Torah Fax

Friday, May 6, 2005 - 27 Nissan, 5765
Torah Reading: Kedoshim(Leviticus 19:1 - 20:27)
Candle Lighting time: 7:39 PM
Shabbat ends: 8:45
Pirkei Avot: Chap. 1
Shabbat is 13 days of the Omer
We bless the New Month of Iyar
Commandments Ten
This week's Parsha of Kedoshim contains many of the fundamental teachings of Judaism. In fact, the Midrash notes that all of the Ten Commandments are discussed in our Parshah: 1) "I am the L-rd your G‑d," and here it is written, "I am the L-rd your G‑d" 2) "You shall have no other gods before me," and here it is written, "Nor make to yourselves molten gods"  3) "You shall not take the name of the L-rd your G‑d in vain," and here it is written, "And you shall not swear by My name falsely"   4) "Remember the Sabbath day", and here it is written, "And keep My Sabbaths"  5) "Honor your father and your mother," and here it is written, "Every man shall fear (or: respect) his mother and his father."   6) "You shall not murder," and here it is written, "You shall not stand by the blood of your fellow." 7) "You shall not commit adultery," and here it is written, "Both the adulterer and the adulteress shall surely be put to death."  8) "You shall not steal," and here it is written, "You shall not steal."  9) "You shall not bear false witness," and here it is written, "You shall not go about as a talebearer."  10) "You shall not covet... any thing that is your fellow's," and here it is written, "Love your fellow as yourself."
It is noteworthy the order of the Ten Commandments repeated in our Parsha has been changed: Based on our Midrash, the order of the Commandments in our Parshah is: 1) Respecting parents, 2) Keeping the Sabbath, 3) Believing in G‑d, 4) No idols, 5) No theft, 6) Taking G‑d's name in vain, 7) False testimony, 8) Murder, 9) Coveting, 10) Adultery.
But why did the Torah have to repeat the Ten Commandments? And why in a different order? Another salient difference between the two versions of the Ten Commandments-that will help answer our other questions-is that in their initial formulation they are phrased in the singular. Here, for the most part, they are phrased in the plural. And as the opening phrase of this Parsha underscores: Speak to all the congregation of the children of Israel, and say to them..."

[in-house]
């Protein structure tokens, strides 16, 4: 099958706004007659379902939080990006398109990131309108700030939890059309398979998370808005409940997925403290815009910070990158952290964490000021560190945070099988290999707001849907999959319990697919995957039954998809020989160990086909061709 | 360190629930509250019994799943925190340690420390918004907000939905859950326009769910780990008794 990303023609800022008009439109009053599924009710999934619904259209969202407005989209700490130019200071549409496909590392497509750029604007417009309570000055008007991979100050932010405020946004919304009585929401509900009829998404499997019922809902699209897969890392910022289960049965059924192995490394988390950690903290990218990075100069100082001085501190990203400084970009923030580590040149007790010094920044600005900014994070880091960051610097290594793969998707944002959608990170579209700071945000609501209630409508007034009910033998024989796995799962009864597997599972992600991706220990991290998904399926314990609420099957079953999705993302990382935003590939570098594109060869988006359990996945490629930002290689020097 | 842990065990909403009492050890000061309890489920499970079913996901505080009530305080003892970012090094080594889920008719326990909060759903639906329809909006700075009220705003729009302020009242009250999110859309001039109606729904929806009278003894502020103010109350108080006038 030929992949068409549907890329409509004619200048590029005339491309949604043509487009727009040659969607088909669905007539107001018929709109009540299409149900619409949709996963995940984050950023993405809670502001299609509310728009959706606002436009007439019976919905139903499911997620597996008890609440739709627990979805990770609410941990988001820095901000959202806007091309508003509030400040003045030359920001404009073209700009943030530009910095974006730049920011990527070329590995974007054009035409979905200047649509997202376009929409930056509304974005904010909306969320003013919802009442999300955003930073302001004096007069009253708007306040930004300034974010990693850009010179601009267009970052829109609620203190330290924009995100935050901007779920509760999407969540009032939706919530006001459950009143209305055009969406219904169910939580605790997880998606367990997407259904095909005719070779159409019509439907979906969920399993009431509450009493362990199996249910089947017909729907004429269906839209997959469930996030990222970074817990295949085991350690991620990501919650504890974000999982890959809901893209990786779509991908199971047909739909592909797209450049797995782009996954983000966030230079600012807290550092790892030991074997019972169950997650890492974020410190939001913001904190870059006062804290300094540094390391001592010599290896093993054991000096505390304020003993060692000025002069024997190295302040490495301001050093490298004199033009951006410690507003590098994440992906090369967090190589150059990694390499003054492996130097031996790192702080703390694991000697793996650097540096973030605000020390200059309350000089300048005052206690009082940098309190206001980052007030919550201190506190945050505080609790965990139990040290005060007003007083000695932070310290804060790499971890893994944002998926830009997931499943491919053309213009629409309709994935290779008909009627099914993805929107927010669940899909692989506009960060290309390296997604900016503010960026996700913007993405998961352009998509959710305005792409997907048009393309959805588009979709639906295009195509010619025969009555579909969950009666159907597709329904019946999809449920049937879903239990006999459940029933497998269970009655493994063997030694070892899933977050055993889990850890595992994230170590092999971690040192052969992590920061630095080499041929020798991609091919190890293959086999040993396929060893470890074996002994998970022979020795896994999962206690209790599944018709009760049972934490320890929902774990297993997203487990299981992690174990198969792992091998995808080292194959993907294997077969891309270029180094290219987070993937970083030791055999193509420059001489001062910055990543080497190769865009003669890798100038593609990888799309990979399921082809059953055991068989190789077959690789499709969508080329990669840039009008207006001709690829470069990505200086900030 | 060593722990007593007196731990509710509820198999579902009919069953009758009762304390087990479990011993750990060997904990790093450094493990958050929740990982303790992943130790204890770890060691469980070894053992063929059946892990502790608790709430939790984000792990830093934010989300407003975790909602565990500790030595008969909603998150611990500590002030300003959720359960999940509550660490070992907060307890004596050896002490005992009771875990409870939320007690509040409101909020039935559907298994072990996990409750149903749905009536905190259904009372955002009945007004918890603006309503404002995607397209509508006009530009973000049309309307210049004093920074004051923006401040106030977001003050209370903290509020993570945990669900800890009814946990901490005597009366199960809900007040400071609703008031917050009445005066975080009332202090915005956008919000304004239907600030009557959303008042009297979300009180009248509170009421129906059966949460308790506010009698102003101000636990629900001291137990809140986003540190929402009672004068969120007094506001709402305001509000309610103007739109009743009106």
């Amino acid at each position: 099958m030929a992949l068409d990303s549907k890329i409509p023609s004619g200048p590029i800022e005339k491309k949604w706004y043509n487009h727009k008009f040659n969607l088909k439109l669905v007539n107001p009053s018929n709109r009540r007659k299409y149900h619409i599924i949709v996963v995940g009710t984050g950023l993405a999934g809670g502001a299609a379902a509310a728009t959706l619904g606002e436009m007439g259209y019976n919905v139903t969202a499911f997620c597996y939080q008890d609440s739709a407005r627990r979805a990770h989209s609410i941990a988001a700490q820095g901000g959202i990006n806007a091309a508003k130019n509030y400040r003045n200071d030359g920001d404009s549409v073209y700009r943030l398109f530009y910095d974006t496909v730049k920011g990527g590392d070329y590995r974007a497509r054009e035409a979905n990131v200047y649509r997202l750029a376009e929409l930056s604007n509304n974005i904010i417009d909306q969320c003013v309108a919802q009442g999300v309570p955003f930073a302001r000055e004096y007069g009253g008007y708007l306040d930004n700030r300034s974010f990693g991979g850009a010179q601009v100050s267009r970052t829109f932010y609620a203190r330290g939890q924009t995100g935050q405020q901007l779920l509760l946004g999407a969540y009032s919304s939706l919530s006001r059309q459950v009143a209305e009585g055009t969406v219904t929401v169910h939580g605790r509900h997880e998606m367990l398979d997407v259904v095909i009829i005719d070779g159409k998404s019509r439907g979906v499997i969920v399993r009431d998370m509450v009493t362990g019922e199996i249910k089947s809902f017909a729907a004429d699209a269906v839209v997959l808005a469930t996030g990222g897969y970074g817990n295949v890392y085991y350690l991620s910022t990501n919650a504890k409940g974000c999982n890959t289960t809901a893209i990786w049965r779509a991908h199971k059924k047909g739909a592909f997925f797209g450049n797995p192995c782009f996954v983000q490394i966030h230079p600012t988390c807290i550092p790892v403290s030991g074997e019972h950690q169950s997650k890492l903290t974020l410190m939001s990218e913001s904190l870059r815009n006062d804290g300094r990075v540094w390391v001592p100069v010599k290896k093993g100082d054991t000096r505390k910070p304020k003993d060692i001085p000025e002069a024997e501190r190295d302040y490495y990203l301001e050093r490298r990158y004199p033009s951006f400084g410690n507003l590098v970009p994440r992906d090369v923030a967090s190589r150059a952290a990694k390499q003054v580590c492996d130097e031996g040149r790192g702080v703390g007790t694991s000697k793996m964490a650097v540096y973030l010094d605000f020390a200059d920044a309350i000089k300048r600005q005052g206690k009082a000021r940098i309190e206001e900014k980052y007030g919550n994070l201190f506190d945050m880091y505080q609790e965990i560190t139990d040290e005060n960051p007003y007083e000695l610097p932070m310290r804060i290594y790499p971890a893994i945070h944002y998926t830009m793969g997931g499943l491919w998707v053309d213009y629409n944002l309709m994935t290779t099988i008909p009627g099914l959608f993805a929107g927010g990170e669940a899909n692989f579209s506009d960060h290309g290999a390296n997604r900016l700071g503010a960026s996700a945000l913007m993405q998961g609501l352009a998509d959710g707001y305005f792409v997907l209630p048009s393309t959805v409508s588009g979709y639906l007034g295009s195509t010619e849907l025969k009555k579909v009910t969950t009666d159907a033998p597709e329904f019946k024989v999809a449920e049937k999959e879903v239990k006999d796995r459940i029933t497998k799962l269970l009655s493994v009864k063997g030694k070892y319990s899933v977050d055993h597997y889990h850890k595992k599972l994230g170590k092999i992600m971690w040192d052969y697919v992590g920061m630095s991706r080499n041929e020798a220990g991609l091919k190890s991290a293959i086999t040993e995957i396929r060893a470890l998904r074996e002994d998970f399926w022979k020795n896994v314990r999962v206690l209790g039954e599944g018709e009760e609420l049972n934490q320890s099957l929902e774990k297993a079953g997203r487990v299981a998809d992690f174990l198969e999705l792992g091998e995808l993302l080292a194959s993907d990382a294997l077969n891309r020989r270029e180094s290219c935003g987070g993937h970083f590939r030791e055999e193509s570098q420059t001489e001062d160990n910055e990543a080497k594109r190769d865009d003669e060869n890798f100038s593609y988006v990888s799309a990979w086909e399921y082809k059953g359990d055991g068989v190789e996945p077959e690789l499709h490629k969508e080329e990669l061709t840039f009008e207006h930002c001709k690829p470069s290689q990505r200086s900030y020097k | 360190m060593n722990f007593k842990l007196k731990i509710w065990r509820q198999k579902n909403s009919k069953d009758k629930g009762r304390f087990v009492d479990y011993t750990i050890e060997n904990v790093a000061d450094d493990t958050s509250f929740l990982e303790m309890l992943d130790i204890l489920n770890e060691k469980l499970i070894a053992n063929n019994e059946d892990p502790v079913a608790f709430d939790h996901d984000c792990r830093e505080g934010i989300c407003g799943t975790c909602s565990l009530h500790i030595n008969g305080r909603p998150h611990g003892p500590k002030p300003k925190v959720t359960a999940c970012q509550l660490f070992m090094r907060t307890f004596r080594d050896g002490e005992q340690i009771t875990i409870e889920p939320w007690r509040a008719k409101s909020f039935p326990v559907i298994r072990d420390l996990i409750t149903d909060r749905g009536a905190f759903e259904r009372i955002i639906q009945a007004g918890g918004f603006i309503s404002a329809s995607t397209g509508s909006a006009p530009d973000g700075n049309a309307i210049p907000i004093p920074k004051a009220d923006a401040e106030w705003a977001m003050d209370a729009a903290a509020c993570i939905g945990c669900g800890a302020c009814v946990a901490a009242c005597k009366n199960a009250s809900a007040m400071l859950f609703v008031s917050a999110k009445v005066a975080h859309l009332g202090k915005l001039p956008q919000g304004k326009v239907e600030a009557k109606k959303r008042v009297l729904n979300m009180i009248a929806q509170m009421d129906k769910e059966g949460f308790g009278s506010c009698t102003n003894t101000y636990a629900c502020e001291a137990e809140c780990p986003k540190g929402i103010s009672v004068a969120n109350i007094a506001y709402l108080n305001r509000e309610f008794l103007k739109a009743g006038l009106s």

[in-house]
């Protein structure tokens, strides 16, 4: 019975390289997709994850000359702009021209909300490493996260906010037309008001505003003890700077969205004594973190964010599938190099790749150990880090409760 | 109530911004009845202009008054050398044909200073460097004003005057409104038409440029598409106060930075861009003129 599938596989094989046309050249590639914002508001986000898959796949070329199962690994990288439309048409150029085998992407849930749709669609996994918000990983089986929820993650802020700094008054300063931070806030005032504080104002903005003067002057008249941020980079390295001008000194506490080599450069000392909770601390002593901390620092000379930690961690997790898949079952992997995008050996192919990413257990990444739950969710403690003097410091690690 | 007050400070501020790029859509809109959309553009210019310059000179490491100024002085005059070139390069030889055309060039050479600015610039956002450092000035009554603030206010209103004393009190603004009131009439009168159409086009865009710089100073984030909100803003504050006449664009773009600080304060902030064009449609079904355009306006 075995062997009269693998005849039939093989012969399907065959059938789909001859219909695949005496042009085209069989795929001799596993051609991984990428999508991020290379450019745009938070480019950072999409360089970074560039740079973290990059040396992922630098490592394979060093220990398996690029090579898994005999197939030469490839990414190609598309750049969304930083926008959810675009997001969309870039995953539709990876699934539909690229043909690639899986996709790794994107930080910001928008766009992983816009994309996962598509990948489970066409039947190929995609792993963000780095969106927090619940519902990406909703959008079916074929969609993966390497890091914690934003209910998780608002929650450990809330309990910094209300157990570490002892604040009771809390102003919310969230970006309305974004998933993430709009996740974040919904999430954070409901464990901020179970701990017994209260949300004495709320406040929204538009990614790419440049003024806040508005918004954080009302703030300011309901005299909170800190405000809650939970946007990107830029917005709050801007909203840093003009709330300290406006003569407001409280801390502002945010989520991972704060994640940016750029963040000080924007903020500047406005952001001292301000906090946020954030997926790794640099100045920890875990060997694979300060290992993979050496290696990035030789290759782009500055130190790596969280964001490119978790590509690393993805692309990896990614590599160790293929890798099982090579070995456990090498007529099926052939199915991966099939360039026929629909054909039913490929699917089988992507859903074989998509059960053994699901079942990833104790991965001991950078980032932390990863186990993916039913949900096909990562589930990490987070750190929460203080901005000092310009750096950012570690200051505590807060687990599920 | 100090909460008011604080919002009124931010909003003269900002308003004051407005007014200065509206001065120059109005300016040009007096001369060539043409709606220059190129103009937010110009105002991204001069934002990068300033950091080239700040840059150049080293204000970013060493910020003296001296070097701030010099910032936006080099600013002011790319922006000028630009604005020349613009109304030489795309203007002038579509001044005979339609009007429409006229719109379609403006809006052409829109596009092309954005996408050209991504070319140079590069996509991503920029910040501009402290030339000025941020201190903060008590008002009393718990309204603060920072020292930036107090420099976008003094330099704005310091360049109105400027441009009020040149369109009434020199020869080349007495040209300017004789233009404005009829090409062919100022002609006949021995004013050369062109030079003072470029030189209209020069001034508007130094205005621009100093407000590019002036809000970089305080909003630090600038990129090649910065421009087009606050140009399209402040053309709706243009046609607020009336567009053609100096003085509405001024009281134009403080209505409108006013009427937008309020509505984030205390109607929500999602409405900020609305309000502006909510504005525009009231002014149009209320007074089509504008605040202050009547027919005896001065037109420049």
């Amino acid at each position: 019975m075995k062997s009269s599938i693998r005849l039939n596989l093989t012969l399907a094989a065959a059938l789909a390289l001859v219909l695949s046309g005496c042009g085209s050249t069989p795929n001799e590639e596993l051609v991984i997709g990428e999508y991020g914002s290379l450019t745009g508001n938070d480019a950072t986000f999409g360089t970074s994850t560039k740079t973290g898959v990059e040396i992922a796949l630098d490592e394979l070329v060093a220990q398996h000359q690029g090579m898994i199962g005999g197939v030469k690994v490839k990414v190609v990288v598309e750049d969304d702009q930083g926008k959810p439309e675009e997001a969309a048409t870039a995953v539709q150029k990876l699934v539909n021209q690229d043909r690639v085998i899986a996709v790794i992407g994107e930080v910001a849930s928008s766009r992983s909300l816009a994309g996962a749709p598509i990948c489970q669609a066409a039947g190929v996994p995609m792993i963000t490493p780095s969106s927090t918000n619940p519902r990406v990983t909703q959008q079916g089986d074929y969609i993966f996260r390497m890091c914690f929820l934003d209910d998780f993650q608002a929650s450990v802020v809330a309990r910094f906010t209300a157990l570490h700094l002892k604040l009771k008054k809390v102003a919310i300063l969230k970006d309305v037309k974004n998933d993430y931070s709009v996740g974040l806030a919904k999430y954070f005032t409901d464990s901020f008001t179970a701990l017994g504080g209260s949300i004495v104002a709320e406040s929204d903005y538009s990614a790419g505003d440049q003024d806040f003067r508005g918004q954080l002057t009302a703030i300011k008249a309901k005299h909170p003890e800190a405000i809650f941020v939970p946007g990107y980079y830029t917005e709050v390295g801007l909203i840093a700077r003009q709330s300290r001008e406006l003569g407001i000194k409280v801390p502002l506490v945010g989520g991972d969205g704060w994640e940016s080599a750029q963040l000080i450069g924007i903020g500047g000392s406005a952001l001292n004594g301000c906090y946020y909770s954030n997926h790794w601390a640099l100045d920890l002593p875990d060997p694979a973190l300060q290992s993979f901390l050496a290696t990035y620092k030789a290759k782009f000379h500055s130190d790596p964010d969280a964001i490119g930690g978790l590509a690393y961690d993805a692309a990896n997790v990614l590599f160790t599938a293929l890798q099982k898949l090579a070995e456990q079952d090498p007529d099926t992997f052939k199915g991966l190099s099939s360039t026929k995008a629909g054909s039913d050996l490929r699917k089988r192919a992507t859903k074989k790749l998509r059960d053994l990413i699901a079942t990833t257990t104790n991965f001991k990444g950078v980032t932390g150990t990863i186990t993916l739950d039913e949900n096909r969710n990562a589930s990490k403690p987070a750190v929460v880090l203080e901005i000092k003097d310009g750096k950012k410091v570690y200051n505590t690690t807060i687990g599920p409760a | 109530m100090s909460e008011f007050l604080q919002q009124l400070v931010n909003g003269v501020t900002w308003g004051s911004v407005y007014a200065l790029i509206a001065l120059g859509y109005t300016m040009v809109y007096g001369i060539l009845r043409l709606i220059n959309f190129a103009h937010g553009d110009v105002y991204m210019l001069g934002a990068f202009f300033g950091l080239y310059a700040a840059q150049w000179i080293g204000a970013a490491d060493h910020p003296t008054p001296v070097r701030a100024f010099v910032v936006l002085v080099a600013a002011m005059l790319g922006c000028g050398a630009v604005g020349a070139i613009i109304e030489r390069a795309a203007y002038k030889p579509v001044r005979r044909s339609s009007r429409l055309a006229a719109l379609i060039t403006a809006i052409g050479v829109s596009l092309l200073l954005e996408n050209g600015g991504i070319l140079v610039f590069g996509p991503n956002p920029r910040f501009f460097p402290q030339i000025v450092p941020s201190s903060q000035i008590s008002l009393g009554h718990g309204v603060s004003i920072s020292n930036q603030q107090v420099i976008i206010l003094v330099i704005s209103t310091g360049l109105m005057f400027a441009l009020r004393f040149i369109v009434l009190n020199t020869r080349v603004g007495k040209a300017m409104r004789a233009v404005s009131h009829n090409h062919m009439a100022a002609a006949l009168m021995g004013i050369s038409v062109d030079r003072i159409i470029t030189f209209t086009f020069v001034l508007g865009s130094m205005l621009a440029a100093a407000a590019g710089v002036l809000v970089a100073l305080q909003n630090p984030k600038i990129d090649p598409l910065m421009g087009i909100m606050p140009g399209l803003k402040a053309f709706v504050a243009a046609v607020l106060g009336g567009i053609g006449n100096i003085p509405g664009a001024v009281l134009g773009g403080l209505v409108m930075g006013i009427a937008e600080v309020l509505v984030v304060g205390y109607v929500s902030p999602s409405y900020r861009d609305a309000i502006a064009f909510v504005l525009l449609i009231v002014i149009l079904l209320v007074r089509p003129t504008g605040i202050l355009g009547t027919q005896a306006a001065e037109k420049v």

This signifies that there are two ways in which we develop our relationship with G‑d and His commandments: One is personal and private; the other is family and community oriented. And since a family begins with the birth of a child, the Torah, in this week's Parsha, delineates the Ten Commandments in the order that they become relevant in the rearing and development of a child: 
Hence in our Parsha we are told first to show respect for parents. The bedrock of a civilized and G‑dly society is the family, and the family structure requires filial responsibility. And the very first thing a child is exposed to is his relationship with his parents. A child who learns from the earliest moments of his or her life that s/he has a higher authority-a "surrogate of G‑d," as it were-will more readily accept the authority of G‑d. Moreover, it is the parent who creates a holy environment, particularly the mother, which explains why, in this Parsha, the Torah mentions the mother before father. The basic introduction to holiness-the very name of this week's Parsha-comes from a child's exposure to its parents, specifically the mother.